• The country’s laws do not compel companies to delineate certain
resources before mining
– resources at many mineral deposits are not known.
– Majority of mines operate at zero reserves or usually only calculate
reserves a few months ahead of production.
– Small-scale producers who dominate the industry do not have capacity
to delineate reserves.
– However many mines have been intermittently worked for nearly 100
years on this basis without being exhausted. This suggests that there
are substantial mineral resources at many deposits, most of which
have only been sporadically worked.
Political and economic challenges
• Different political situations at various stages of the development of the country
have hindered modern and comprehensive exploration.
– International sanctions before independence
– 1970s mining companies drastically reduced exploration efforts as a result of
insecurity caused by the war of independence.
– Immediately after independence, the socialist rhetoric made companies to
adopt a wait and see attitude
– New challenges of the late 1990s to present
– Systematic green-field exploration in Zimbabwe has virtually stopped

Thus the country not adequately subjected to the usage of modern technology
such as high resolution geophysics and geochemistry, remote sensing, and
manipulation of large datasets in Geographical Information Systems (GIS) that
have contributed immensely to the discovery of mineral deposits in other
countries.
Mid-1980s exploration window
• Significant systematic exploration only resumed a few years after independence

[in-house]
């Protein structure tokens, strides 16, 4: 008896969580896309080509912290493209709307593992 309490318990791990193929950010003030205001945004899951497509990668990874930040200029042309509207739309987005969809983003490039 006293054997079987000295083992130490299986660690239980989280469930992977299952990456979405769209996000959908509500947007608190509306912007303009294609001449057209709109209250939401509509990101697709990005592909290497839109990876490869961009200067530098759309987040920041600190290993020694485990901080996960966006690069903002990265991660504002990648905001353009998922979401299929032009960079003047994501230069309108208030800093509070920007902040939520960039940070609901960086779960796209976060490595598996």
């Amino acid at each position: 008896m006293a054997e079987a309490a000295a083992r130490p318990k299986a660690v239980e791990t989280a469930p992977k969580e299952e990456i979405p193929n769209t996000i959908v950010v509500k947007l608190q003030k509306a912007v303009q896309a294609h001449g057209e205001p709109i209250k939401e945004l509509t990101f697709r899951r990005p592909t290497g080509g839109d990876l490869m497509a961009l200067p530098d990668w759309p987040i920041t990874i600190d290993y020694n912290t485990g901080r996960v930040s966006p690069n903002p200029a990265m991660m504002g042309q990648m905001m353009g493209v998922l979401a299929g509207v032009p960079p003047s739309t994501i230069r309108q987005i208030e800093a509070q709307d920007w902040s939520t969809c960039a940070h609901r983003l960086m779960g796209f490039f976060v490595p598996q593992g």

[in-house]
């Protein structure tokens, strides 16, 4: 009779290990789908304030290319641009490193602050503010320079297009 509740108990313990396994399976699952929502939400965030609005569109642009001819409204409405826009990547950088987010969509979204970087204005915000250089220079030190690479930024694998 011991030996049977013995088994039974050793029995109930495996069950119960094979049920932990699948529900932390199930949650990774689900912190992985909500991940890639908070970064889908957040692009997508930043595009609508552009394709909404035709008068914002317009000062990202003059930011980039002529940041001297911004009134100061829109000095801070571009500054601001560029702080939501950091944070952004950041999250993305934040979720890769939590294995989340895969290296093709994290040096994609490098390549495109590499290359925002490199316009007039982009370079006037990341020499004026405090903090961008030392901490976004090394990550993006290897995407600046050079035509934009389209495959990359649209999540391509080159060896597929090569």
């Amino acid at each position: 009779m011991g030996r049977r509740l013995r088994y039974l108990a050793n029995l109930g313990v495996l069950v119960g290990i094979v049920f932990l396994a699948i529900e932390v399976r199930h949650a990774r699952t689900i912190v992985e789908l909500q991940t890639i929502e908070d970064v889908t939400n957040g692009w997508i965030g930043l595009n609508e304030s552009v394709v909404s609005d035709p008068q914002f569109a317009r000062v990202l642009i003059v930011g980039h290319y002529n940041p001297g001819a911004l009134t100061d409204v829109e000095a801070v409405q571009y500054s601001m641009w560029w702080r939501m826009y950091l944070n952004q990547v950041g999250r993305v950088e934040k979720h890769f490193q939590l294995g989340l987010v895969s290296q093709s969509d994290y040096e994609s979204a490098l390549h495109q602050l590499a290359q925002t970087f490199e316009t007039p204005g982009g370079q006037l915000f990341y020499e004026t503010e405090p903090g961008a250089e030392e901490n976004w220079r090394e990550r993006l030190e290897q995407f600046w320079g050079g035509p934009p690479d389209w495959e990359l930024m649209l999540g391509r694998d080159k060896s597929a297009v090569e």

when the economy was liberalized
• During this period that lasted about ten years, an influx of mining companies with
requisite capital, technology and innovative ideas resulted in recognition of world-
class mineral deposits
– e.g Ayrshire, Connemara, Eureka, Giant, Freda-Rebecca, Indarama, Isabella,
Pickstone, Royal Family, Turkey, and Vubachikwe, previously considered to be
small deposits.
– New discoveries were also made at Maligreen, Ipanema and Hungwe gold
deposits.
– This period also coincides with the discovery of Kanyemba uranium deposit
and the commissioning of the Hartley Platinum mine.
However this positive trend took a plunge from year 2000 when the country
faced new economic and political challenges
This window clearly demonstrates that given an environment that encourages
exploration, this country has unlimited opportunities for mineral discoveries.
Small-scale mining areas
• Small scale mining areas often point to possible significant mineralization
• However the partitioning of ore bodies by small-scale mining claims belonging to
different owners present challenges to modern scientific exploration.
• The potential of these areas remain obscured although consolidation of some of
these claims has occasionally led to major mineral discoveries, e.g. the
Vubachikwe deposit
• Most so-called small mines are sitting on large deposits – nearly all of
Zimbabwe’s large mines were initially operated as small mines
• Opportunities to re-examine the hundreds of small mines

Skewed structure
• The structure of the mining
industry in Zimbabwe is highly
skewed
• There is a gap between
hundreds of small scale mines
and a few large mines.
• The apparent missing link
bridging the two groups
simply indicates that there are
many small mines with
potential to develop into
medium and large-scale.
• Small-scale mines need